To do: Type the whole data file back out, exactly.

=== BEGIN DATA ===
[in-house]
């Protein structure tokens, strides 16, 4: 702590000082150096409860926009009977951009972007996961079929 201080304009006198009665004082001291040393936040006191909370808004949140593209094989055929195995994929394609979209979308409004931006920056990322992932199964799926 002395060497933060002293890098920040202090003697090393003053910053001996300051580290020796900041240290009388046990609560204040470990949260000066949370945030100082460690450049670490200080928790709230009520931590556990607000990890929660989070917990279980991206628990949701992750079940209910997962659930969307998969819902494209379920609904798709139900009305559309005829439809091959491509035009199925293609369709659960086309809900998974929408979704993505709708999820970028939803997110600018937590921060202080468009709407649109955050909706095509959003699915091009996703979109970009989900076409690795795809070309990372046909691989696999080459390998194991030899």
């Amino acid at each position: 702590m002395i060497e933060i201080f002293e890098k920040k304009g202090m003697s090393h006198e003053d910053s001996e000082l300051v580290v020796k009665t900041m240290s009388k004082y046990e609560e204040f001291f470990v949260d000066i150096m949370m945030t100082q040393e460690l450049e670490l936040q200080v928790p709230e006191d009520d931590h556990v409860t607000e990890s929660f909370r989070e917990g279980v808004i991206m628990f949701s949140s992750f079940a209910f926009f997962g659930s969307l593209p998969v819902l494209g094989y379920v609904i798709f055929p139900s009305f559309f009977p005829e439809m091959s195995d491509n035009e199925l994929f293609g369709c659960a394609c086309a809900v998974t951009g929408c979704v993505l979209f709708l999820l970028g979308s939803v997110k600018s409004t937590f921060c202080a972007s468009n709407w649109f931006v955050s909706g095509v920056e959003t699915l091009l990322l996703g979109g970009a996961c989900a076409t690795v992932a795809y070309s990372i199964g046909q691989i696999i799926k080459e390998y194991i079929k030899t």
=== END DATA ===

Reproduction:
[in-house]
């Protein structure tokens, strides 16, 4: 702590000082150096409860926009009977951009972007996961079929 201080304009006198009665004082001291040393936040006191909370808004949140593209094989055929195995994929394609979209979308409004931006920056990322992932199964799926 002395060497933060002293890098920040202090003697090393003053910053001996300051580290020796900041240290009388046990609560204040470990949260000066949370945030100082460690450049670490200080928790709230009520931590556990607000990890929660989070917990279980991206628990949701992750079940209910997962659930969307998969819902494209379920609904798709139900009305559309005829439809091959491509035009199925293609369709659960086309809900998974929408979704993505709708999820970028939803997110600018937590921060202080468009709407649109955050909706095509959003699915091009996703979109970009989900076409690795795809070309990372046909691989696999080459390998194991030899």
């Amino acid at each position: 702590m002395i060497e933060i201080f002293e890098k920040k304009g202090m003697s090393h006198e003053d910053s001996e000082l300051v580290v020796k009665t900041m240290s009388k004082y046990e609560e204040f001291f470990v949260d000066i150096m949370m945030t100082q040393e460690l450049e670490l936040q200080v928790p709230e006191d009520d931590h556990v409860t607000e990890s929660f909370r989070e917990g279980v808004i991206m628990f949701s949140s992750f079940a209910f926009f997962g659930s969307l593209p998969v819902l494209g094989y379920v609904i798709f055929p139900s009305f559309f009977p005829e439809m091959s195995d491509n035009e199925l994929f293609g369709c659960a394609c086309a809900v998974t951009g929408c979704v993505l979209f709708l999820l970028g979308s939803v997110k600018s409004t937590f921060c202080a972007s468009n709407w649109f931006v955050s909706g095509v920056e959003t699915l091009l990322l996703g979109g970009a996961c989900a076409t690795v992932a795809y070309s990372i199964g046909q691989i696999i799926k080459e390998y194991i079929k030899t």